Good Credit

Good Credit, What Is It & How To Get It

What makes for a good credit rating and how do you get it? Let’s talk about what is considered a good credit score, the methods you need to use to get your score to this level and what it can then do for you.

What Is A Good Score?

You may have heard different information about what a good credit score is, but in general, anything over a 670 is a good score and makes you a good risk for a lender. Very good scores are those that reach 740 or higher. While you can still get credit with scores lower than these, there are a number of perks for having what is considered good credit.

Let’s talk about the perks of good credit in a bit, but first, let’s have a look at how to get your credit score into this good range. No point in talking about the benefits of the good credit club if you are not in it.

Getting Good Credit

At first glance, a credit score might seem like a mystery. However, the truth is that a credit score is simply a result of a mathematical formula. Don’t worry, there will be no math on your part today, but you need to know the major factors that go into this formula.

On Time Payments

This is the biggest factor in your credit score and for good reason. A creditor wants to know that they are going to get paid. For this reason, your payment history makes up a third of your credit score. If you have ever had a 30 or 60 day late payment, you already know how much it can affect your score.

This is a  simple factor to manipulate, but if you have had problems in the past, they take time to correct. Simply pay your bills on time moving forward and you will see your score start to increase in as little as six months, although it can take years to recover from serious delinquencies.

Don’t be too concerned about making a payment one or two days late. Although you should try to make payments on or before the due date to avoid late fees, they do not count against your credit until they become 30 days late.

Available Credit

The next major factor is credit utilization. This is the amount of revolving credit (credit cards) that you have and are actively using. If you have 1000 dollars in credit and are using 200 dollars of it, you have 20 percent credit utilization, which would be good. Under 30 percent utilization is considered good and under 10 percent is considered great.

If your credit utilization is over 30 percent, you need to make a plan to get it down, because this factor makes up 30 percent of your score. The best way to do that is to concentrate on one card at a time. Pick the card with the highest interest rate and pay as much as you can on it while paying the minimums on your other cards. Once this card is paid off, move to the next highest interest rate. Repeat the process until your credit utilization is under control.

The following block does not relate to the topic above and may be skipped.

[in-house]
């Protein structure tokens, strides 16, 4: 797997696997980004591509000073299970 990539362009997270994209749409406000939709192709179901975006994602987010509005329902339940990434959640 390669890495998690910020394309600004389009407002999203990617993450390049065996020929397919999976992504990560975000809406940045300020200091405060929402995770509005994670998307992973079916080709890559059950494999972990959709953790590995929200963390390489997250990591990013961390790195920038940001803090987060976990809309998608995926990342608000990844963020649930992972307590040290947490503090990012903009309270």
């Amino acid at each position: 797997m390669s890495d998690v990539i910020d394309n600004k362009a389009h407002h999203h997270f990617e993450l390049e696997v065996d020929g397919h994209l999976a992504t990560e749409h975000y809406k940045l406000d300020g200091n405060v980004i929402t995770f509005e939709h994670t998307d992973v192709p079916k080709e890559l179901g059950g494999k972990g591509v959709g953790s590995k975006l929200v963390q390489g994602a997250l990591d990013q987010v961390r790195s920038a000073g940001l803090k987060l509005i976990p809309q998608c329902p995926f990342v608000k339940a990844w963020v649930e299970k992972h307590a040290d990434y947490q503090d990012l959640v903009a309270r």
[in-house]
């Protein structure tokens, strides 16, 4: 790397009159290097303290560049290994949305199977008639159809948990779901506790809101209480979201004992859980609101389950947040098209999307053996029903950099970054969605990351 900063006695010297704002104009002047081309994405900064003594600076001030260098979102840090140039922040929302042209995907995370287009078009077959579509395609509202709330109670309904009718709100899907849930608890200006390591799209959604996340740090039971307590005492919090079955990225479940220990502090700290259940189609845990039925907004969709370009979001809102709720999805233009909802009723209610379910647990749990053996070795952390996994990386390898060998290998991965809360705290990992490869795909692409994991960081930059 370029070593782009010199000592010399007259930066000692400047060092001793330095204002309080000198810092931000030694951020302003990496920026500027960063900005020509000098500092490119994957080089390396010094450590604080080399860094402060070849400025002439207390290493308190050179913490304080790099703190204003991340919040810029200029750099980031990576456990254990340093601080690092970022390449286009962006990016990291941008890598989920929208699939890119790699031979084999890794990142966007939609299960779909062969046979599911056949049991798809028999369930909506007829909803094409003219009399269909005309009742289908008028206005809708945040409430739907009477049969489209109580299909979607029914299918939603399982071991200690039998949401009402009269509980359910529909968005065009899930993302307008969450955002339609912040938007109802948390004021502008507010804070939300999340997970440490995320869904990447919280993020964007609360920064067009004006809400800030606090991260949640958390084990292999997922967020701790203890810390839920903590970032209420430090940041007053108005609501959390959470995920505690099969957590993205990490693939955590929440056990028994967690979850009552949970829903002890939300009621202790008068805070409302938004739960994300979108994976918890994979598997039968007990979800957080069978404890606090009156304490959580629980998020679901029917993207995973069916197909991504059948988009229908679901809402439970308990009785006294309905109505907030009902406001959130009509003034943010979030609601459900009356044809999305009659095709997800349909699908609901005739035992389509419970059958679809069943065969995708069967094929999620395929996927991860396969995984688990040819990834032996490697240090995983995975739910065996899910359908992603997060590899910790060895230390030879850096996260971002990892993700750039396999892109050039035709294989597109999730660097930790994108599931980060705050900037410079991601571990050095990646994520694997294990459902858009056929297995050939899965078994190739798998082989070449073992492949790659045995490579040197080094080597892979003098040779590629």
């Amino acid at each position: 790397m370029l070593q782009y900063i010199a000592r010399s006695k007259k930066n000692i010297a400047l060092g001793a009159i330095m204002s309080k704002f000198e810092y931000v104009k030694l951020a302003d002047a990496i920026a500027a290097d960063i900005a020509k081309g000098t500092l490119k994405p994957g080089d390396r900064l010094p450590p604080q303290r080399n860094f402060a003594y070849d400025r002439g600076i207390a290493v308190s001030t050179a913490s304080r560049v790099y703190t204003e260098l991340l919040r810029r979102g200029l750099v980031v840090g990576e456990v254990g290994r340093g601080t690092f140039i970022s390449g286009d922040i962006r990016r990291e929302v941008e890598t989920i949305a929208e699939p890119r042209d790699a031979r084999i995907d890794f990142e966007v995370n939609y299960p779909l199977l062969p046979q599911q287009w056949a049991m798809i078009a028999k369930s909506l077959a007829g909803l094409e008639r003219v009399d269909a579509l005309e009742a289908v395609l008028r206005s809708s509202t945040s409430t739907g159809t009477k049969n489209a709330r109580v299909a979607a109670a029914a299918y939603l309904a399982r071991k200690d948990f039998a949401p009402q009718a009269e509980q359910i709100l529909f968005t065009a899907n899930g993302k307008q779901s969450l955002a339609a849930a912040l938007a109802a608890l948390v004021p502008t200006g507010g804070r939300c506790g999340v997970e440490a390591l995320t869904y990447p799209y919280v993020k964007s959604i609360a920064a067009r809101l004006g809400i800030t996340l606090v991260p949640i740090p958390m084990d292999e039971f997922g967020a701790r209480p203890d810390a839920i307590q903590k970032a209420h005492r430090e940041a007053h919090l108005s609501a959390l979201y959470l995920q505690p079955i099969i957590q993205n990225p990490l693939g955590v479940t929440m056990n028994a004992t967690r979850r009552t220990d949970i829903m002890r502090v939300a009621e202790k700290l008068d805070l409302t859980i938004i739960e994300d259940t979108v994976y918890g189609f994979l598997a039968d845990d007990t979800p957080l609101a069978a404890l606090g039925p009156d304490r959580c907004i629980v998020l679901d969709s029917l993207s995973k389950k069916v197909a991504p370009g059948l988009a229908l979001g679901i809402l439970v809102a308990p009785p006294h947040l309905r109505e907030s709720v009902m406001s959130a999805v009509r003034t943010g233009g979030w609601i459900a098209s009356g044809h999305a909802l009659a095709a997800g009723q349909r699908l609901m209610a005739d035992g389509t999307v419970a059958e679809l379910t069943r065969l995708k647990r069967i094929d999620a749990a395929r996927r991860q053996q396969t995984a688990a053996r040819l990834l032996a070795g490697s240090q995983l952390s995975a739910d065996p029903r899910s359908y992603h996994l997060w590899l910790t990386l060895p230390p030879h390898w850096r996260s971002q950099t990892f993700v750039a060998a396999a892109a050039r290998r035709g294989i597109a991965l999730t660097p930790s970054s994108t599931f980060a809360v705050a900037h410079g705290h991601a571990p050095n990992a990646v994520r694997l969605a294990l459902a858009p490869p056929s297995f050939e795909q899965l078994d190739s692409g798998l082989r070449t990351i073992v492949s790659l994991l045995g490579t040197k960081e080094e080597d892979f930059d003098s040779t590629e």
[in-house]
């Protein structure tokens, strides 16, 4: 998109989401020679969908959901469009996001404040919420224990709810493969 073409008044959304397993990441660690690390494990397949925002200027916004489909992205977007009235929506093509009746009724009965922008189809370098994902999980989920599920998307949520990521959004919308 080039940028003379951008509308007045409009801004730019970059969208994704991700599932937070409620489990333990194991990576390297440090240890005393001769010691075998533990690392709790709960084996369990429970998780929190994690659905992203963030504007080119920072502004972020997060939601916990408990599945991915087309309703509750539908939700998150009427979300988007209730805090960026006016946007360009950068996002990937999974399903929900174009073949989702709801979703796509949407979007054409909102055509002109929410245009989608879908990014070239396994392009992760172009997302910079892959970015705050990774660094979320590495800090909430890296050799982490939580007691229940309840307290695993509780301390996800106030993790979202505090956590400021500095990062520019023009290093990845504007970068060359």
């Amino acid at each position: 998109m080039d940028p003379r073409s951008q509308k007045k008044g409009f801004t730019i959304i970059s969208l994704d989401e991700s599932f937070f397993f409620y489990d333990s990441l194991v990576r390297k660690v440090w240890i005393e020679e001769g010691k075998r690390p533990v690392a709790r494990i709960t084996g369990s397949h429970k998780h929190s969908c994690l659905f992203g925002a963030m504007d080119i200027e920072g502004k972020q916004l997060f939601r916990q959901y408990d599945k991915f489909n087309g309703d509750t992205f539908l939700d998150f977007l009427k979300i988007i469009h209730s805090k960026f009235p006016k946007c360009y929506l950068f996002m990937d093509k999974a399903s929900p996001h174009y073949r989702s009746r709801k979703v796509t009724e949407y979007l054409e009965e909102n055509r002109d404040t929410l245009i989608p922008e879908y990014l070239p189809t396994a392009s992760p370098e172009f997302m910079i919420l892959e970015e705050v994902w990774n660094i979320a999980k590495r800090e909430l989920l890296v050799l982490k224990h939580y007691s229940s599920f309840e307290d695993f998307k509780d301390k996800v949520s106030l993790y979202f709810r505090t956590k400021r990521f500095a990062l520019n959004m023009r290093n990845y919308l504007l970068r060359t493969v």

Length Of Credit History

This is the age of your credit file. Lenders want to see that you have a long history of responsible credit usage. You can be doing everything right, but if your credit file is only a year or two old, your score will suffer.

Unfortunately, there is not much that you can do to improve your length of credit, you just have to give it time. You can protect it however by being careful not to close old accounts. If your oldest credit file is a credit card, keep this card open so that you do not shorten your length of credit.

Other Factors

The 3 factors above make up the bulk of your credit score, so these should be the factors that you concentrate on. While there are other things that can affect your score, they are minimal compared to these. That said, if you want to get the most out of your credit score you should also try to have a good mix of credit types (revolving credit & loans) and keep inquiries low.

Using Your Good Credit

We could talk about the disadvantages of having bad credit, but instead why not look at the positive aspects of good credit.

With good credit, the chief benefit is that you will be able to secure low interest loans. While you might only be able to secure an auto loan with 15 percent interest with bad credit, a good credit loan could be 5 percent or lower. Obviously, this is an opportunity to save a significant amount of money.

Good credit can save you money in more ways than just interest though. It can save you money on car insurance since many insurers use bad credit as a risk factor. It can also keep companies like utility companies from requiring deposits that could be 300 dollars or more.

Last but not least, your good credit can help you get a job, or at least keep you from getting turned down for a job due to bad credit.

Posted by
Thomas R

Thomas R is a regular contributor to the blog and an accomplished entrepeneur in his own rights. After building a successful business, he spends most of his time writing for online publications about topics ranging from saving to investing.

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